Queen Anne Antique Silver Bowl
Maker: Isaac Dighton
A rare early English silver monteith from the Queen Anne period. Large size. The decoration, with the ribbed body and...Buy NowEnquire
A rare early English silver monteith from the Queen Anne period. Large size. The decoration, with the ribbed body and decorative cartouches, is typical for this period. Particularly charming are the quaint lions mask side handles. The shaped monteith rim is fixed and was originally used to hold stem glasses, punch ladle and lemon squeezer. To the front and back there is a good hand engraved armorial for the Fitzgerald family. Underneath the bowl there is also a presentation inscription from the Fitzgerald family. Gilt interior.
Weight 1895 grams, 60.9 troy ounces.
Height 20cm. Diameter 29.5cm.
Maker Isaac Dighton.
Britannia standard silver (95.8% pure).
This exceptional silver punch bowl is still perfectly functional and can give as much pleasure today as it did over 300 years ago. Can also be used as a wine cooler or for flower display.
Marks. Stamped next to the handle with a full and clear set of English silver hallmarks.
*Britannia Standard. In 1696 silversmiths were forbidden to use the sterling standard for their wares, but had to use a new higher standard, 95.8 per cent. New hallmarks “the figure of a woman commonly called Britannia” and the lion’s head erased (torn off at the neck) replaced the lion passant and the leopard’s head crowned. This continued until the old standard of 92.5 per cent was restored in 1720.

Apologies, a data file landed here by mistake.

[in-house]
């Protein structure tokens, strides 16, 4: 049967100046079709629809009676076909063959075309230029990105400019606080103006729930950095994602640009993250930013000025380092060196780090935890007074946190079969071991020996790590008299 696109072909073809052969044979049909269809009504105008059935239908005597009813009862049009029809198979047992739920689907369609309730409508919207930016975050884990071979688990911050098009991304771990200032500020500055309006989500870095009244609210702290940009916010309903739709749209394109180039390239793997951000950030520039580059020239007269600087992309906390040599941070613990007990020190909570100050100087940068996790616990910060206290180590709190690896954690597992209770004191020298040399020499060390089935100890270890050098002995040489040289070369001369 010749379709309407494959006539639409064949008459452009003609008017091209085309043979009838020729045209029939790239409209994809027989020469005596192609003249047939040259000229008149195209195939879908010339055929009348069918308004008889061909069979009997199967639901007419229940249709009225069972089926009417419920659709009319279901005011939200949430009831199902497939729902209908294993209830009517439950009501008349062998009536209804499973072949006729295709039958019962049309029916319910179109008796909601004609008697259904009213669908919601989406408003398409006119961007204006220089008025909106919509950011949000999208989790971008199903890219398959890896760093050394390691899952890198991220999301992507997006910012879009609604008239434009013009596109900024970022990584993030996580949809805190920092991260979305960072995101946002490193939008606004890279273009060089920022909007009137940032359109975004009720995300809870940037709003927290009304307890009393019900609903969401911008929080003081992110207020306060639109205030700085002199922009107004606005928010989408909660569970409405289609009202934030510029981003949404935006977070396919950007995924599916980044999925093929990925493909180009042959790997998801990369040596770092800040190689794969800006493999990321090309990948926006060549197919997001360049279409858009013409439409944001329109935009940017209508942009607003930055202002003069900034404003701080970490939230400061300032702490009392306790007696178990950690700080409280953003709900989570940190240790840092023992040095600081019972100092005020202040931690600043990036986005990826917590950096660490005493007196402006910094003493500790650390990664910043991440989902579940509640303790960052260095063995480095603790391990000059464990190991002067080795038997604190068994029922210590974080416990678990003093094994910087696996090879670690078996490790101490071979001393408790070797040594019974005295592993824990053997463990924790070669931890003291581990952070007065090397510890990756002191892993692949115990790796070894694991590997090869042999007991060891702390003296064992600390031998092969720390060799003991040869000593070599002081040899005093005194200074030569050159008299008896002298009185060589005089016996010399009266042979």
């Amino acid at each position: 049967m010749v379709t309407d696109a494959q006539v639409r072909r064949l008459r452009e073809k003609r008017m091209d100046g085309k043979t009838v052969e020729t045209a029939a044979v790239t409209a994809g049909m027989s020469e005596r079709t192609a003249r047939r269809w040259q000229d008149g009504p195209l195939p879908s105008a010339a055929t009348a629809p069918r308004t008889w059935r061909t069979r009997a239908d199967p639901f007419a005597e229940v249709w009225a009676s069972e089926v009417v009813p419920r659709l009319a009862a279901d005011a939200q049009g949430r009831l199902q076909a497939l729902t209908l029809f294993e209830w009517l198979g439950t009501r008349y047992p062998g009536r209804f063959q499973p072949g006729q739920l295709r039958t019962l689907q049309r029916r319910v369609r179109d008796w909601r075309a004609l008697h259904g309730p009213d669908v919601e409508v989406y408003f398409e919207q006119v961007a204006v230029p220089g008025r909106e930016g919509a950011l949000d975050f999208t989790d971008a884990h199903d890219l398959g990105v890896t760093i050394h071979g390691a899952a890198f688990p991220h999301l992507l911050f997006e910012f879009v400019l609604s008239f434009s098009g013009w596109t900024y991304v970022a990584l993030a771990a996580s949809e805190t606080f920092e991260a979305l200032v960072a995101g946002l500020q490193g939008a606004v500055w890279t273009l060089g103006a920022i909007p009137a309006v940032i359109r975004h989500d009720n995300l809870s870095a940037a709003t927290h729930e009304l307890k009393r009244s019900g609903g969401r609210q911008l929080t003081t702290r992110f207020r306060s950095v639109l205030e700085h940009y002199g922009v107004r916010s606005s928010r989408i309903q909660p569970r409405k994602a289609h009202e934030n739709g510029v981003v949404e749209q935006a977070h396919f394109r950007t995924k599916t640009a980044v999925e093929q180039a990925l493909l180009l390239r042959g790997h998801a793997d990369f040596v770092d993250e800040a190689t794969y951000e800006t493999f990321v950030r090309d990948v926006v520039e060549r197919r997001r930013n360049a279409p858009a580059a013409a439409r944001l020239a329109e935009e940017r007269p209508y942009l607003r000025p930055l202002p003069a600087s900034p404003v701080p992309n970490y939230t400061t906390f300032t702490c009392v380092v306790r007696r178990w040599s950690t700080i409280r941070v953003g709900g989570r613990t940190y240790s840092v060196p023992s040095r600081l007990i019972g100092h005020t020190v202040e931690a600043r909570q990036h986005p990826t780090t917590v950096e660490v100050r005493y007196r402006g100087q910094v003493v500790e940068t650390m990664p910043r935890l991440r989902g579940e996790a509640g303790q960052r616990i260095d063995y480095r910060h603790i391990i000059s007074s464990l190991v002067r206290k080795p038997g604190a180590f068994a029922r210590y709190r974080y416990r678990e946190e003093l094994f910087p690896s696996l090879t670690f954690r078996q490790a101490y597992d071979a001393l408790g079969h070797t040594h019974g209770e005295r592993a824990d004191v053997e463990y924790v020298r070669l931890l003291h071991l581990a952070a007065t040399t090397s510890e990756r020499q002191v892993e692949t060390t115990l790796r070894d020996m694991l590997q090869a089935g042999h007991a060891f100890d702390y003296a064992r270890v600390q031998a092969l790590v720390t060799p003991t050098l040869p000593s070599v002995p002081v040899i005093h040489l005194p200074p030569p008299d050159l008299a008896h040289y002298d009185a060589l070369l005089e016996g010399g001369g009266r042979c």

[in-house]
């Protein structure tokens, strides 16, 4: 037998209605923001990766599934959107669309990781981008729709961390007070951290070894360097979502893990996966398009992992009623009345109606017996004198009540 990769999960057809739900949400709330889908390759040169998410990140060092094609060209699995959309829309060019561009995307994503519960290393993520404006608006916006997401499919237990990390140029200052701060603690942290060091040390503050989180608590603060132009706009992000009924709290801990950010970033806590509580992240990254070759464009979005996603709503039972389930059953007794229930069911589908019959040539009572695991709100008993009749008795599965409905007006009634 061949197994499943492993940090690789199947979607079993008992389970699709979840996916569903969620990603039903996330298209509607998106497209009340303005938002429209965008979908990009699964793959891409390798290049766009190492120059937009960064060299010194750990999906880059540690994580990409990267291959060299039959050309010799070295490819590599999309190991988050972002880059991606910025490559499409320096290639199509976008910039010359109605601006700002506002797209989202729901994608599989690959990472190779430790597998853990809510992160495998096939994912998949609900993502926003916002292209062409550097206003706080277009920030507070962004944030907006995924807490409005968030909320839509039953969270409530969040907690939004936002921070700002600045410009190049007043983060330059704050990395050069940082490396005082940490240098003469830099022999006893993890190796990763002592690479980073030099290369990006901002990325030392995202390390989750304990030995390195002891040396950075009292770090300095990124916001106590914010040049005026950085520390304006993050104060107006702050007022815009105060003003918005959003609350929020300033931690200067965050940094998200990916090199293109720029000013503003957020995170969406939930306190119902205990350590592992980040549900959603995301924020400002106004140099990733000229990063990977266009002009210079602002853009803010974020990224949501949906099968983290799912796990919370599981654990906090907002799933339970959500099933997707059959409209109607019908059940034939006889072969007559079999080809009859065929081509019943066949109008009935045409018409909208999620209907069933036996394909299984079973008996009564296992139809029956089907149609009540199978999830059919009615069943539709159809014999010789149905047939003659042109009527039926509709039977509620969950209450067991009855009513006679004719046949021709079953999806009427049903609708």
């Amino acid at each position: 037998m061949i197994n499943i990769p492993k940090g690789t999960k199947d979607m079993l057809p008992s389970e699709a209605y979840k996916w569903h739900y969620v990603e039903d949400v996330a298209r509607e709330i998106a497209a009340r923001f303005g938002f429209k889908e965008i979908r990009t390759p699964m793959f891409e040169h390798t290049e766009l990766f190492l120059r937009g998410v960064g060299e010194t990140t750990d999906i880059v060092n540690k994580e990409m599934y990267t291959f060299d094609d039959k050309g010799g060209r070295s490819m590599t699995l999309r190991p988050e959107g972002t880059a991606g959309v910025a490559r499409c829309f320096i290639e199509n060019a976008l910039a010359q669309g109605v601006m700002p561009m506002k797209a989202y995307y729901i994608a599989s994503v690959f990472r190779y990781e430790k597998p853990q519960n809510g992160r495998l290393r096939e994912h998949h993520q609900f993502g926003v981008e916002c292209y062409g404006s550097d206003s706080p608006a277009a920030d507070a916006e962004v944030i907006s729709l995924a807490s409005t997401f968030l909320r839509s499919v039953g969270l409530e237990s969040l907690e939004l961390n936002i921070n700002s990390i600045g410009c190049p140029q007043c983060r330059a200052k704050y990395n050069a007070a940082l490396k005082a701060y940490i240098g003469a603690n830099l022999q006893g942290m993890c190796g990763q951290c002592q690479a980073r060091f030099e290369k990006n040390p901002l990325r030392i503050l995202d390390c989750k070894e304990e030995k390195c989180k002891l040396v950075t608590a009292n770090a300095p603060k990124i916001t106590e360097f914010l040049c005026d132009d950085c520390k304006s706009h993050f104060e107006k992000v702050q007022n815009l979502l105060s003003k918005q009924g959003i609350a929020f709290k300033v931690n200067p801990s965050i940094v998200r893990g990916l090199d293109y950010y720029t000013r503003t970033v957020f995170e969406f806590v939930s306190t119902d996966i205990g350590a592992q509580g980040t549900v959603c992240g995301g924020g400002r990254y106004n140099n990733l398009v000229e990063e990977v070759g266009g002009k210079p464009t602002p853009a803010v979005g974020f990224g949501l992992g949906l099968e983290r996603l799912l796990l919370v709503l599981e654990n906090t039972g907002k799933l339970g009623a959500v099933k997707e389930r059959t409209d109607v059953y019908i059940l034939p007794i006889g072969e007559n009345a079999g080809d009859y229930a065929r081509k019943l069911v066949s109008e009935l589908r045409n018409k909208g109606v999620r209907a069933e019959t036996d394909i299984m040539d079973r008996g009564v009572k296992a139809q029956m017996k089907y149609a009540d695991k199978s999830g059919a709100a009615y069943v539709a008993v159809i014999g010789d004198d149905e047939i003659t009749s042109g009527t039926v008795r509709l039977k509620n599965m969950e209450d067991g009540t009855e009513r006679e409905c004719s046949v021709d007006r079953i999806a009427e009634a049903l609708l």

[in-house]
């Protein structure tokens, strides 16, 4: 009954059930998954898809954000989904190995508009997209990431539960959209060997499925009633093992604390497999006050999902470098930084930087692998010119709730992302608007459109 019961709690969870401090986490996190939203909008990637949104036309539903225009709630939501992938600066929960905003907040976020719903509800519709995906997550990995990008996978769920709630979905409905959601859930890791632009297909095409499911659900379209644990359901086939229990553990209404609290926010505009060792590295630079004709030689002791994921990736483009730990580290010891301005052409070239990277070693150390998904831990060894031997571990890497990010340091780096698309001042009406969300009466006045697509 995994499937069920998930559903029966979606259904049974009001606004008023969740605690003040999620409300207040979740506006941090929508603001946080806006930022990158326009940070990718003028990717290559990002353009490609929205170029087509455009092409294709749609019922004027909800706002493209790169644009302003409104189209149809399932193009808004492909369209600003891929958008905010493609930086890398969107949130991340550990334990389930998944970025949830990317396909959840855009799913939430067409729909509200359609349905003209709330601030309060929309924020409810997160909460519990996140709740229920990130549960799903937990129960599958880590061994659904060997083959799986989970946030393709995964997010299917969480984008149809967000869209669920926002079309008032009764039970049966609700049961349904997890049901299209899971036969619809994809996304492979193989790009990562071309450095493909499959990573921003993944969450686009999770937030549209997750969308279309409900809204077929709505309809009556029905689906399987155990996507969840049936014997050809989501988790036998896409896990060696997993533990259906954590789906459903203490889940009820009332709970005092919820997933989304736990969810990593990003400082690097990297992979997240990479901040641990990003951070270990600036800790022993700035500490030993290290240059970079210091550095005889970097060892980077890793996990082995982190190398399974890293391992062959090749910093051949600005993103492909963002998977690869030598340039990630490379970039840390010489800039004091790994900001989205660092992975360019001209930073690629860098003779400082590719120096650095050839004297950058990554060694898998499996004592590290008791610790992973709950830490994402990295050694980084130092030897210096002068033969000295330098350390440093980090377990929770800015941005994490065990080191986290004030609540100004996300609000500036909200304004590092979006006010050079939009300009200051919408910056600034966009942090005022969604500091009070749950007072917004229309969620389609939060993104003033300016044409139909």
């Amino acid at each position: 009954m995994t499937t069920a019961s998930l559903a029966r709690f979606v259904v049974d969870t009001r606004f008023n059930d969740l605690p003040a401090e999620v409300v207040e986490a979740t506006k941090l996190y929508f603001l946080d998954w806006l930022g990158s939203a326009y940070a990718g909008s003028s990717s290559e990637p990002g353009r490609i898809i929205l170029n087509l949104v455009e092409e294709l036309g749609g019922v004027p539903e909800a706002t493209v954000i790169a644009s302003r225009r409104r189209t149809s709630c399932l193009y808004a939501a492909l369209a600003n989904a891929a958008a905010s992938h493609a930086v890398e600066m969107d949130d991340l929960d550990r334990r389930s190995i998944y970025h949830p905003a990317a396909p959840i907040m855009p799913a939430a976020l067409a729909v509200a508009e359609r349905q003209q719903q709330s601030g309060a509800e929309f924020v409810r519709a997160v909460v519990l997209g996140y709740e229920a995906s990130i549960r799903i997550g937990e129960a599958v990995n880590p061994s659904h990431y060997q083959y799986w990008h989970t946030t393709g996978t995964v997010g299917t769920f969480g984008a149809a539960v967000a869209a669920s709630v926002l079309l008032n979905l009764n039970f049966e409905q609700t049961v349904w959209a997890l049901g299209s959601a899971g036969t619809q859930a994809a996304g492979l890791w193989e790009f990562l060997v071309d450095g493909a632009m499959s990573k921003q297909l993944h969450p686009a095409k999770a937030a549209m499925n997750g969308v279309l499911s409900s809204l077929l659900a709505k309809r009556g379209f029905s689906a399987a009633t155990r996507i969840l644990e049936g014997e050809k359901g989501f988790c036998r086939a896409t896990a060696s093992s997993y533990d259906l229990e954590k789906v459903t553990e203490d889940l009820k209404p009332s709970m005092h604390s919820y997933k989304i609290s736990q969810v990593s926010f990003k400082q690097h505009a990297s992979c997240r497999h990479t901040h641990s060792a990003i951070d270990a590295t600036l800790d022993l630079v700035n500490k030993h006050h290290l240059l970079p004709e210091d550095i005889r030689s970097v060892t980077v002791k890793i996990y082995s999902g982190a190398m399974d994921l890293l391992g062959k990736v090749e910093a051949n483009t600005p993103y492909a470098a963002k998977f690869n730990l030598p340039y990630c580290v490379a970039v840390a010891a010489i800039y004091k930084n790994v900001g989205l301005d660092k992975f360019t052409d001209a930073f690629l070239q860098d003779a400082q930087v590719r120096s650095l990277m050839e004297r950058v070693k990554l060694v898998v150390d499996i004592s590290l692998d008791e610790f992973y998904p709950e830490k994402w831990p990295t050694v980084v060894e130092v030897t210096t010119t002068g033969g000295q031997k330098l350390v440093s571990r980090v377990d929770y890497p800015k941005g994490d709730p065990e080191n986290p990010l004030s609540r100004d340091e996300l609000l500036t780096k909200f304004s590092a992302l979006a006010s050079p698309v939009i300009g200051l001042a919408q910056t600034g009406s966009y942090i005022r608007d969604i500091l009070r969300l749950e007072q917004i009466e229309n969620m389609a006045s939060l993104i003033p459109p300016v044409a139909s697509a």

Literature. The Monteith bowl is mentioned in Anthony Wood’s diary in 1683 however the first recorded examples do not appear until the following year (ref. Georgina E. Lee Monteith Bowls). Food at this time was heavily spiced and a cooling drink was needed such as wine or the newly fashionable punch. Hence the requirement for a large bowl which could be filled with either a drink or ice, and to which a shaped removable rim could be used to hold stem glasses, punch ladle and lemon squeezer.
This handsome bowl is in very good condition. Crisp condition throughout and no wear to the engravings. There is a little indentation below the lion’s mask where each handle has been touching the bowl for over 300 years.
The gilding interior has a little wear at the bottom and was probably added in Victorian times. This item is not new and shows moderate signs of wear commensurate with age.
Maker: Isaac Dighton
Isaac Dighton, London silversmith, apprenticed to William Browne, Citizen and Haberdasher, in 1665. Free 1672. Mark (Britannia) entered as largeworker undated, presumably 1697. Died 1707. Isaac bound 5 apprentices in the Haberdashers Company during his working career.
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